29 October 2015

The Douglas F6D Missileer

The F6D Missileer's resemblance to the F3D Skyknight is apparent
In 1957 the US Navy issued a specification for carrier-based fleet defense fighter that could loiter for long periods of time at long distances from the carrier. In addition, the aircraft had to be able to engage enemy aircraft at 100 nautical miles with a powerful onboard radar and long-range air-to-air missiles. Under the assumption that enemy aircraft were to be destroyed at well beyond visual range, dogfighting capability was not necessary and the need for long endurance dictated a subsonic design. Six hours was the specified endurance for this fighter and in turn this meant a large fuel load. The complex radar systems planned called for a three-man crew, with the pilot and co-pilot on each side of the radar intercept officer, this way both of the flying crew man could share some of the same displays with the radar intercept officer (RIO). 

There were four components to 1957 concept for fleet air defense that would be issued to industry for submissions. The first, of course, was for the aircraft itself, which was awarded to Douglas Aircraft Company in 1959 for what was designated the F6D Missileer. But in addition, a contract was awarded to Westinghouse for the AN/APQ-81 radar that would be used by the F6D to track and engage enemy aircraft. The third component was a contract awarded to the Bendix Corporation for the large AAM-N-10 Eagle missile. What is little-known about the F6D program was the fourth component, for an advanced airborne early warning aircraft to search out targets for patrolling Missileers. This contract would go to Grumman Aircraft which resulted in the W2F Hawkeye (later redesignated E-2 Hawkeye) with its advanced AN/APS-125 radar which could scan an area 400 miles in diameter and cue several F6D Missileers.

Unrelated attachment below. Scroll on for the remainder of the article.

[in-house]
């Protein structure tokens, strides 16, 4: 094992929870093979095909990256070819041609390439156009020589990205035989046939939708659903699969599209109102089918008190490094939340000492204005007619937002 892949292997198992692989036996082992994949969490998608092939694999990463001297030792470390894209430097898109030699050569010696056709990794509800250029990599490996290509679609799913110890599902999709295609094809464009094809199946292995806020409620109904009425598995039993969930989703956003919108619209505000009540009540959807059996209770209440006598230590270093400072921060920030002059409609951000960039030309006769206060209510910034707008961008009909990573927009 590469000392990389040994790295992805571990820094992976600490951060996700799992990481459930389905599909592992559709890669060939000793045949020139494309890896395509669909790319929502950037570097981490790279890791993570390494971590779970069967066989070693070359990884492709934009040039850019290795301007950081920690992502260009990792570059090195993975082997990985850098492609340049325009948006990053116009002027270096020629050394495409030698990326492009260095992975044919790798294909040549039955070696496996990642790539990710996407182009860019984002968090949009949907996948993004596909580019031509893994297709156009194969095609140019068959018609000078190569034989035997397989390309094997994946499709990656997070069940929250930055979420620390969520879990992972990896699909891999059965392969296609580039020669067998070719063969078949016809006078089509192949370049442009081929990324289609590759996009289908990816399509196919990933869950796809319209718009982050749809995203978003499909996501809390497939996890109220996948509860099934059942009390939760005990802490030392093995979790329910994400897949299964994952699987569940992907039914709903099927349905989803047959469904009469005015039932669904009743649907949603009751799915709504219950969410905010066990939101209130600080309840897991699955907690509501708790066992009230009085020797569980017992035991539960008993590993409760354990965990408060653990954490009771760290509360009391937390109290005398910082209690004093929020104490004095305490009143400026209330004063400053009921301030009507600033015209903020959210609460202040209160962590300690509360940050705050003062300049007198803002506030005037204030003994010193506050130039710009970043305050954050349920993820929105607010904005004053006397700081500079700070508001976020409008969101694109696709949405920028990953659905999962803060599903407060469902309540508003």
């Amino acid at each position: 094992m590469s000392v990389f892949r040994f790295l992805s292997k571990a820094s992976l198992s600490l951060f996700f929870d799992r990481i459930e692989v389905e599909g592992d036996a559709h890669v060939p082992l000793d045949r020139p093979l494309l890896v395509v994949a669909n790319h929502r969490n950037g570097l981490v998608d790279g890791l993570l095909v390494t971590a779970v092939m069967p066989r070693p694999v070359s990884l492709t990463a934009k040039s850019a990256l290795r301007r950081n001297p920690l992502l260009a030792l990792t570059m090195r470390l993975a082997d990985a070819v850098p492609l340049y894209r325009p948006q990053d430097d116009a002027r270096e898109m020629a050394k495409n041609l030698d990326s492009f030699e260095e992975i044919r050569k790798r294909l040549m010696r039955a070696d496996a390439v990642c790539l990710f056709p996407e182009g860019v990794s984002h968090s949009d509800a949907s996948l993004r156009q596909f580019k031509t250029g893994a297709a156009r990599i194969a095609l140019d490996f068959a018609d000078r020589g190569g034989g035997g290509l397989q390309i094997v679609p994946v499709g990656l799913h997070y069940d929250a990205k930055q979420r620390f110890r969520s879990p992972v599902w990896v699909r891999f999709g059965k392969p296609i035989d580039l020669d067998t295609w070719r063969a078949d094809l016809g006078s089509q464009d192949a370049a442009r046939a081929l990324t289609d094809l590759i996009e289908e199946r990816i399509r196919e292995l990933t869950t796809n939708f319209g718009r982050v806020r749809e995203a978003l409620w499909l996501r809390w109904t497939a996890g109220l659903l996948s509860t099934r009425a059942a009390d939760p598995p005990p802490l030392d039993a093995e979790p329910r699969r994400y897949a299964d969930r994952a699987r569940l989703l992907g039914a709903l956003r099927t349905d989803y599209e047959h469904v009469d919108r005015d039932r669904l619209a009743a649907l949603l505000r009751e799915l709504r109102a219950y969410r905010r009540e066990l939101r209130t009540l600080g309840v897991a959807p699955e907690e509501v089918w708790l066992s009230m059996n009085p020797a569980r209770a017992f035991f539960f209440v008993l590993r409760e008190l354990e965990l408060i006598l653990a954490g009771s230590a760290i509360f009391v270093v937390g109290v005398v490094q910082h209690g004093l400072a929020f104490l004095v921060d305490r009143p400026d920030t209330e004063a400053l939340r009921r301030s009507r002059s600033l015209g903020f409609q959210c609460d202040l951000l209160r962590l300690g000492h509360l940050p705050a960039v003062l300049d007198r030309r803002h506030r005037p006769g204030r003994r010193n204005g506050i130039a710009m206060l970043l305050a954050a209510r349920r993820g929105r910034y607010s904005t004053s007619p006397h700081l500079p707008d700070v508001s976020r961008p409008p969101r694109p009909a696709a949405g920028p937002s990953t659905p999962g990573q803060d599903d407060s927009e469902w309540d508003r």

Overall configuration of the F6D Missileer
The F6D itself resembled a scaled-up version of the Douglas F3D Skyknight twin-seat all-weather/night fighter. The nose section was quite bulbous to house the Westinghouse AN/APQ-81 radar and the three man crew were seated side-by-side in a cockpit that resembled that of the Grumman A-6 Intruder. Two non-afterburning Pratt & Whitney TF30 turbofans were mounted on each side of the fuselage just under the unswept wings. At the time, the use of a turbofan engine in a combat aircraft was a new concept and the TF30 was selected for its fuel economy. Since the Missileer didn't have to be supersonic, there was no need for a heavy and fuel-hungry afterburner. 

The Westinghouse AN/APQ-81 radar would have been the most advanced radar of its day using pulsed-Doppler technology years before the first production pulse-Doppler radars would enter service. The radar had a maximum range against large aircraft of 120 miles and could track as many as eight targets at once. The radar could also send mid-course corrections to the Eagle missiles. 

Overall configuration of the AAM-N-10 Eagle missile
The Bendix AAM-N-10 Eagle was the first of the four components from the 1957 fleet defense concept to be awarded. A large solid rocket booster would boost the Eagle to Mach 3.5 after launch on a loft trajectory for maximum range. After the booster was jettisoned, the Eagle's own sustainer motor ignited and further accelerated the missile to Mach 4.5. The use of a loft trajectory gave the Eagle missile a range of 160 miles and on final approach to the target, the missile's own onboard radar system (based on the radar used on the Bomarc surface-to-air missile) switched on. The Eagle could be armed with either a conventional or nuclear warhead.

Despite the advanced nature of the technology used in the F6D Missileer program, many quarters in the Navy fundamentally opposed the concept, arguing that once the Missileer had fired its six Eagle missiles, it was left vulnerable and unable to defend itself as it lacked any other armament and its large subsonic size precluded any evasive maneuvers. Once firing its missiles, the Missileer faced a long return flight to the carrier to refuel and re-arm. In 1960, the building opposition within the US Navy won out and the F6D Missileer program was canceled along with the Westinghouse AN/APQ-81 radar and what was becoming an enormously complex AAM-N-10 Eagle missile. The cost of developing the missile itself was estimated to be more than the aircraft development cost.